By now, technology is an essential part of modern life. It simplifies many activities and removes friction from them: as an example, think about how much more friction-free maps on mobile devices has made navigation. No more paper maps that are torn just at the part you need or stopping multiple times during a trip to ask for directions. Instead, we just get there.
Technology also enables companies to reach bigger audiences efficiently, without scaling up human resources proportionately. Amazon sells billions of dollars of goods with customers finding products and checking themselves out without any direct interaction with other people.
How should technology influence education then, given its power to reduce friction and enable scale with limited human intervention? Many education tech companies promise scalable, low-friction learning — particularly in mathematics (Khan Academy, EdX) and language learning (DuoLingo and Babbel among many others) — and some of them offer excellent content. These programs provide uniform digital guidance to progress learners through the information. Also, most US School districts now offer online learning to their students, to accommodate difficult schedules, unusual life circumstances, or overcrowded classrooms. This modern approach to education has increased accessibility while minimizing the need for intercommunication between student and instructor.
However, when it comes to adolescent learning, the friction-free efficiency of technology-driven education misses a key point: most learning is as much a time to practice essential habits and functional skills as it is content acquisition. And as much as schools try to make learning efficient, skills practice requires ongoing, timely and constructive feedback, as is evident, for example, in sports and music. Yes, apps can give some feedback, but to grow and succeed, students need more than automated responses on what they got right or wrong. They need a mentor or a peer acknowledging their effort, recognizing work well done, and also pushing them to try new strategies, suggesting improvements in nuanced ways, or simply asking them to rework something from scratch to make it better.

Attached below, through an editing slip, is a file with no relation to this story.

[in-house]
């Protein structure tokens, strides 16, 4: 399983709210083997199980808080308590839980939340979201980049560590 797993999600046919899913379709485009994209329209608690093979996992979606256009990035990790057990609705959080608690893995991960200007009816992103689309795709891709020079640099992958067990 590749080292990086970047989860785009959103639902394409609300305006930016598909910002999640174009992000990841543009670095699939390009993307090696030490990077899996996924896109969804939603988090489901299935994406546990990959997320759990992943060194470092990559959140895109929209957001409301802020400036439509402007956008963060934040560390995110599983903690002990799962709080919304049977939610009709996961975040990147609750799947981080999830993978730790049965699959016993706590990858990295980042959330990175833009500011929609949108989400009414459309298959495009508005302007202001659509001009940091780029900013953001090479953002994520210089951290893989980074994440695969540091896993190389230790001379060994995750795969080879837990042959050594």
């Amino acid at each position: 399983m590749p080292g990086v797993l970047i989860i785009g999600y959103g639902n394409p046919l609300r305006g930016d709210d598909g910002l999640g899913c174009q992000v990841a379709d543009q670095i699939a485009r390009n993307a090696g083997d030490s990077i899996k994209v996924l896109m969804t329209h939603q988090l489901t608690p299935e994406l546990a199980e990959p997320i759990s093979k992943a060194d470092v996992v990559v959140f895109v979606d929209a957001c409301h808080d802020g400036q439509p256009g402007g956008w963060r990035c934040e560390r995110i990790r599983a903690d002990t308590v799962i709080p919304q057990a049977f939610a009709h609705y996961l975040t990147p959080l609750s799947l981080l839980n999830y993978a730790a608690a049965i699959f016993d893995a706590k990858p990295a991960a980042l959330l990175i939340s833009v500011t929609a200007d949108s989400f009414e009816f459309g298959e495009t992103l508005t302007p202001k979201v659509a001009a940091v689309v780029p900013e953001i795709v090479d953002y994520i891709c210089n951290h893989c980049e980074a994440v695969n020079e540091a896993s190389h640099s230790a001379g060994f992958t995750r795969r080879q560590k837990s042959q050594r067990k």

This isn’t just an argument that “apps will do that soon, they’re just not there yet.” Apps can learn, and AIs can give feedback. But growing habits and skills that matter, that enable a young person to develop interests, find a purpose, and create value, are deeply human activities that benefit from – and require – community, social engagement, attention, and care.
Technology has much to offer to improve education, if applied thoughtfully. Our own Quest Forward Learning builds on a powerful technology framework and multiple, interconnected apps for curriculum design, for teaching and learning globally, for assessment, and for student/mentor communication. (Read more about our technology in a recent post.) However, we take great care to place student/mentor interactions and student/student interactions at the center of all learning activities, making sure that the tech plays its rightful role: to support human growth in a rich, social, active, and engaged context that helps learners to develop the deep habits and skills they need to succeed.